adjective, nar·row·er, nar·row·est.
- (of a vowel) articulated with the tongue laterally constricted, as the ee of beet, the oo of boot, etc.; tense.Compare lax(def 7).
- (of a phonetic transcription) utilizing a unique symbol for each phoneme and whatever supplementary diacritics are needed to indicate its subphonemic varieties.Compare broad(def 14).
verb (used without object)
verb (used with object)
Origin of narrow
Synonyms for narrow
Related Words for narrowestprecise, limited, slim, definite, precarious, slender, tight, cramped, thin, small, diminish, tighten, limit, exclusive, set, scanty, strait, confining, close, fine
Examples from the Web for narrowest
Contemporary Examples of narrowest
The narrowest piece of land was at Panama, but it was covered in dense, mountainous jungle.China’s Nicaragua Canal Could Spark a New Central America Revolution
November 30, 2014
The score was, admittedly, 1-0 to Argentina, the narrowest possible margin of victory in football.Costa Rica vs. the Netherlands: A Tale of Two Goalies
July 5, 2014
Both men have tried to redefine mass surveillance in the narrowest way possible.Did Putin or Obama Say ‘We Don’t Have a Domestic Spying Program’?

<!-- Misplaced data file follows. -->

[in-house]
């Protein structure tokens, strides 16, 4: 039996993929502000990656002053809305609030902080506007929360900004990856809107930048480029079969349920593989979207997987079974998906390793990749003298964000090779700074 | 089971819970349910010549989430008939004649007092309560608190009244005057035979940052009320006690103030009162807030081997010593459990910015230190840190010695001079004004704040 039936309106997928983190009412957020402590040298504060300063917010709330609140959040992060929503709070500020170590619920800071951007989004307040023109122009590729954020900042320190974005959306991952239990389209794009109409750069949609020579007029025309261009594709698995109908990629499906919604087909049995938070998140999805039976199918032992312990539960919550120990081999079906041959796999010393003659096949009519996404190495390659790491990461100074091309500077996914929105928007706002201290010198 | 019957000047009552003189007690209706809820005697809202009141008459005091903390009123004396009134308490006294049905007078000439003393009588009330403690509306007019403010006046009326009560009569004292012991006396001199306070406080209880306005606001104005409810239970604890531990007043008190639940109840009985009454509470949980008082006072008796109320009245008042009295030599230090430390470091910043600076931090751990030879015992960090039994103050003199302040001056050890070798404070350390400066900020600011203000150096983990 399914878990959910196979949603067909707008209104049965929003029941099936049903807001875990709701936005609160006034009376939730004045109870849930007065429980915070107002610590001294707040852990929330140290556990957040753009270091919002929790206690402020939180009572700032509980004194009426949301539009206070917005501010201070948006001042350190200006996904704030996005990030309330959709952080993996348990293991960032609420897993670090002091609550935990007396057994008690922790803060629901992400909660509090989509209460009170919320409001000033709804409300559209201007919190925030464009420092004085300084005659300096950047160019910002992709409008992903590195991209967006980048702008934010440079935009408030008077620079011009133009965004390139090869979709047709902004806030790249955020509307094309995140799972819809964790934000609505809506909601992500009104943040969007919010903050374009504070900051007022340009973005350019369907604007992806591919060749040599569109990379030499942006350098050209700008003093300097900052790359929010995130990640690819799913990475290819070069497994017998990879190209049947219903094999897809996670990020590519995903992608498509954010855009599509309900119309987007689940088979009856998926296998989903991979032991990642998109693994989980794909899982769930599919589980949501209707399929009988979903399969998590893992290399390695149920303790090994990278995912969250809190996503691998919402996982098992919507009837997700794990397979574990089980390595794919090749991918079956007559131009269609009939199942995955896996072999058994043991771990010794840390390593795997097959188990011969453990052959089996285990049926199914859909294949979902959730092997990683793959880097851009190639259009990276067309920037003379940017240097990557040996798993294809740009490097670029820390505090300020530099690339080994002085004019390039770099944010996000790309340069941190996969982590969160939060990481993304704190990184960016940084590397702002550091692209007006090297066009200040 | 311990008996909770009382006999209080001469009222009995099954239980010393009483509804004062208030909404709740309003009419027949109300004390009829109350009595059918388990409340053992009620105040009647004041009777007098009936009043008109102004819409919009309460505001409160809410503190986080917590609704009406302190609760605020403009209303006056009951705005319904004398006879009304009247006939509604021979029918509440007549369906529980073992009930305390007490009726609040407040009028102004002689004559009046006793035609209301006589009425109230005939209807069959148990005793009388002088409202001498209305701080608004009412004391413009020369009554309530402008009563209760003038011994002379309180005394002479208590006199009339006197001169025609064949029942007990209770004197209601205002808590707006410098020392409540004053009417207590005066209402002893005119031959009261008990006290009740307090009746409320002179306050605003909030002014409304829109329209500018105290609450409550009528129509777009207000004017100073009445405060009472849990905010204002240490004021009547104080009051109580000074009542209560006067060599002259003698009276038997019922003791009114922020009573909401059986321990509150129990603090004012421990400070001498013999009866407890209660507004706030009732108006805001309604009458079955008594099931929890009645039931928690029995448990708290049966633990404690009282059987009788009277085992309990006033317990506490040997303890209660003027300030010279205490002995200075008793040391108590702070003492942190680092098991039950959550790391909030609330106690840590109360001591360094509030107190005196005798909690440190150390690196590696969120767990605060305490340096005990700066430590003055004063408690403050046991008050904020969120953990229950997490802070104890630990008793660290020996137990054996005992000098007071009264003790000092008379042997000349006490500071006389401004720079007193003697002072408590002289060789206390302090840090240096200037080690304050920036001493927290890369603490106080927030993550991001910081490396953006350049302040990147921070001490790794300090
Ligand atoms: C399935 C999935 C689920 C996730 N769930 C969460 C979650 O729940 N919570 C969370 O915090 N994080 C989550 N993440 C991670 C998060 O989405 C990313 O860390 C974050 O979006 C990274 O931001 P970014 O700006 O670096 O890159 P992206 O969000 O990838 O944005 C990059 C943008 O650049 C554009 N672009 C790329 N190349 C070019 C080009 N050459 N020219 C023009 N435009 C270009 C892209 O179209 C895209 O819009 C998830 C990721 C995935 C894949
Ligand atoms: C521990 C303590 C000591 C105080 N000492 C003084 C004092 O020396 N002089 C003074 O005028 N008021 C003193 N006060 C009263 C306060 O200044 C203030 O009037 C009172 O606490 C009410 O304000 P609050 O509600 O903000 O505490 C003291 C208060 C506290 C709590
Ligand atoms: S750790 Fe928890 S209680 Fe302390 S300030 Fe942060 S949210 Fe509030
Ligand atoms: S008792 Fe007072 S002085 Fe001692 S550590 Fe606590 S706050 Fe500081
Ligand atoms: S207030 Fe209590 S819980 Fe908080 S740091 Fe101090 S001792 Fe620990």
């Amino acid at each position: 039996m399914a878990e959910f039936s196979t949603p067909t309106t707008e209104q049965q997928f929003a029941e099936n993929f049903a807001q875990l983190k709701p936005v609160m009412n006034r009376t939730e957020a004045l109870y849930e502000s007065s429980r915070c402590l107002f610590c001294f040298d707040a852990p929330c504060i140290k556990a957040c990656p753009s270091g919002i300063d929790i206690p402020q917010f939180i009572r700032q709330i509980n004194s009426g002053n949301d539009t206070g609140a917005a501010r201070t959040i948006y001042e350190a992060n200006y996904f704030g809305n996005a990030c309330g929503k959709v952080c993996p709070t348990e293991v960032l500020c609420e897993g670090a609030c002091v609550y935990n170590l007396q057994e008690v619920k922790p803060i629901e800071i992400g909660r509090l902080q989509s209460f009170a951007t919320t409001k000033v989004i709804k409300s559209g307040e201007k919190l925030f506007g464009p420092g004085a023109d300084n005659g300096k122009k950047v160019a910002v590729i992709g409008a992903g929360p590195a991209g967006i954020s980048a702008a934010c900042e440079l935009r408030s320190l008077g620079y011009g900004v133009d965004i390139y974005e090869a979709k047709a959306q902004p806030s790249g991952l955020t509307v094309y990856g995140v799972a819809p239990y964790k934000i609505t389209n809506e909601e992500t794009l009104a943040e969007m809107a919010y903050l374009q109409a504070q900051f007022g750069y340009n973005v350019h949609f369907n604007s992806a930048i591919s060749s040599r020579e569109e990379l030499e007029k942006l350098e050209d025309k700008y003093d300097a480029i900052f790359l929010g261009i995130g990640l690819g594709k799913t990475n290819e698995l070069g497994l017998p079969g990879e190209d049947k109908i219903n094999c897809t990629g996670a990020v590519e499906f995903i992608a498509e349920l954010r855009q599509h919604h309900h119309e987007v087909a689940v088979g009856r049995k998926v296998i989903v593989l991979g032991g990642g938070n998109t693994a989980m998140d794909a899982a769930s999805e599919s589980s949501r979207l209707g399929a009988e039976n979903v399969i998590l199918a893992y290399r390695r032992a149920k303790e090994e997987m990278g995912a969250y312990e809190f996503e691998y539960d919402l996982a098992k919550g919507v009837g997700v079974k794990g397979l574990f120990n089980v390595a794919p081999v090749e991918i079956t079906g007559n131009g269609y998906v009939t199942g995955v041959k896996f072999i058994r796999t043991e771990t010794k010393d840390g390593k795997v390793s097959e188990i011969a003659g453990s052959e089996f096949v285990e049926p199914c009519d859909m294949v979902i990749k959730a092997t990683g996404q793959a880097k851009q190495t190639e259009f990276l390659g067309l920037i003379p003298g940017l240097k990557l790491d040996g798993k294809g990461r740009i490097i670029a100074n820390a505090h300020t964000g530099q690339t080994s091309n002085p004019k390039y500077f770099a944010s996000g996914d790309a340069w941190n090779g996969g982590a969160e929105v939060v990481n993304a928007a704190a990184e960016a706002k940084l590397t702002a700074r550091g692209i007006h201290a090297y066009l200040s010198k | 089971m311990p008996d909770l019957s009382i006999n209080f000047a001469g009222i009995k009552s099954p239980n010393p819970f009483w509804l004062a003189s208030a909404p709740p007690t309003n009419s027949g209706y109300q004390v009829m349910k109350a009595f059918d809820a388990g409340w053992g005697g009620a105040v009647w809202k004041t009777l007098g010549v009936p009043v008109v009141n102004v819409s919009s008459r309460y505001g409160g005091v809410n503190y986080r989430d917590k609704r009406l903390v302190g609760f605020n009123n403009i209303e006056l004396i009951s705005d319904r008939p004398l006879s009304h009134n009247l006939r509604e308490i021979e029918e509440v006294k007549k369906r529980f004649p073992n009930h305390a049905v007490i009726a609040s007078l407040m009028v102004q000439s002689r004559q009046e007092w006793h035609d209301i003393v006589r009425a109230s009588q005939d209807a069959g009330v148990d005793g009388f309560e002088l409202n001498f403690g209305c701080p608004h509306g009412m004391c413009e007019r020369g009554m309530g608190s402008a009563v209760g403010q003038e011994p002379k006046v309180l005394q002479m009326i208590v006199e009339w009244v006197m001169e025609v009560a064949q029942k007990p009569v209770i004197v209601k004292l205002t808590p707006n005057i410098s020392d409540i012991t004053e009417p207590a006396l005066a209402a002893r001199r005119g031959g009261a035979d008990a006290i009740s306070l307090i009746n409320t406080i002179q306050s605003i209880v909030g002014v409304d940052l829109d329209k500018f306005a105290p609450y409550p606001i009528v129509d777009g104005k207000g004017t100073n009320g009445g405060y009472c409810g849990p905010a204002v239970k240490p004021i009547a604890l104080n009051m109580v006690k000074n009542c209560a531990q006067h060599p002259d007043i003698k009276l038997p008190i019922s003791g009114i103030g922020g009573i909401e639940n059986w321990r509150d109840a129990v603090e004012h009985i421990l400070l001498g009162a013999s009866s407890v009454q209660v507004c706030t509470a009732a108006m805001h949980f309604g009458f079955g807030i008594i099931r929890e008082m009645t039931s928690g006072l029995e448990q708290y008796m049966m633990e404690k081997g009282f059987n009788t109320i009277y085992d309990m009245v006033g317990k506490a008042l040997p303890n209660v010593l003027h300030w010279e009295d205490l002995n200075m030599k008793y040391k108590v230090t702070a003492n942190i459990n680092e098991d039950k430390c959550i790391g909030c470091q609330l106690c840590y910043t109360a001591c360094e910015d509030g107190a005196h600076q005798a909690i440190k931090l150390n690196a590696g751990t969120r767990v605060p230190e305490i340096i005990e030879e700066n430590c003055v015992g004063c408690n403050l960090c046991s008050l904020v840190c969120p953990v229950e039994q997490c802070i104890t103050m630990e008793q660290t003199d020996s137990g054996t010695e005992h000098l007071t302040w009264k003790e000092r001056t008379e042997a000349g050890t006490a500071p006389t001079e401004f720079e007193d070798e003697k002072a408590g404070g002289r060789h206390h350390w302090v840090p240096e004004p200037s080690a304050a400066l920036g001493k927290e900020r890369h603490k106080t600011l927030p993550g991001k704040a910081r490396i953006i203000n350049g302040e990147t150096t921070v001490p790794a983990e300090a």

April 17, 2014
What follows from here is a marvel of the artistry of argument, of a mind at work against the narrowest ideas of its age.How to Read a Novel: The 5 Best Books of Criticism, Picked by John Freeman
October 8, 2013
George W. Bush won reelection by the narrowest margin of any presidential incumbent in American history.Stuart Stevens, Half Right
February 25, 2013
Historical Examples of narrowest
The narrowest and deepest gorge is hundreds of feet deep in the shale.Yorkshire Painted And Described
They were as if linked together, parted merely by the narrowest of passages.The Three Cities Trilogy, Complete
They were, one and all, from the broadest and best to the narrowest and least frequented, very dark.Barnaby Rudge
The river, after its attack on the village, was in possession even to the narrowest streets.The Flood
"About twenty miles at the narrowest point, I believe," I said.Kent Knowles: Quahaug
Joseph C. Lincoln
Word Origin for narrow
Old English nearu "narrow, constricted, limited; petty; causing difficulty, oppressive; strict, severe," from West Germanic *narwaz "narrowness" (cf. Frisian nar, Old Saxon naru, Middle Dutch nare, Dutch naar); not found in other Germanic languages and of unknown origin. The narrow seas (c.1400) were the waters between Great Britain and the continent and Ireland. Related: Narrowness.
Old English nearwian "to force in, cramp, confine; become smaller, shrink;" see narrow (adj.). Related: Narrowed; narrowing.
c.1200, nearewe "narrow part, place, or thing," from narrow (adj.). Old English nearu (n.) meant "danger, distress, difficulty," also "prison, hiding place."
In addition to the idiom beginning with narrow
- narrow escape
- straight and narrow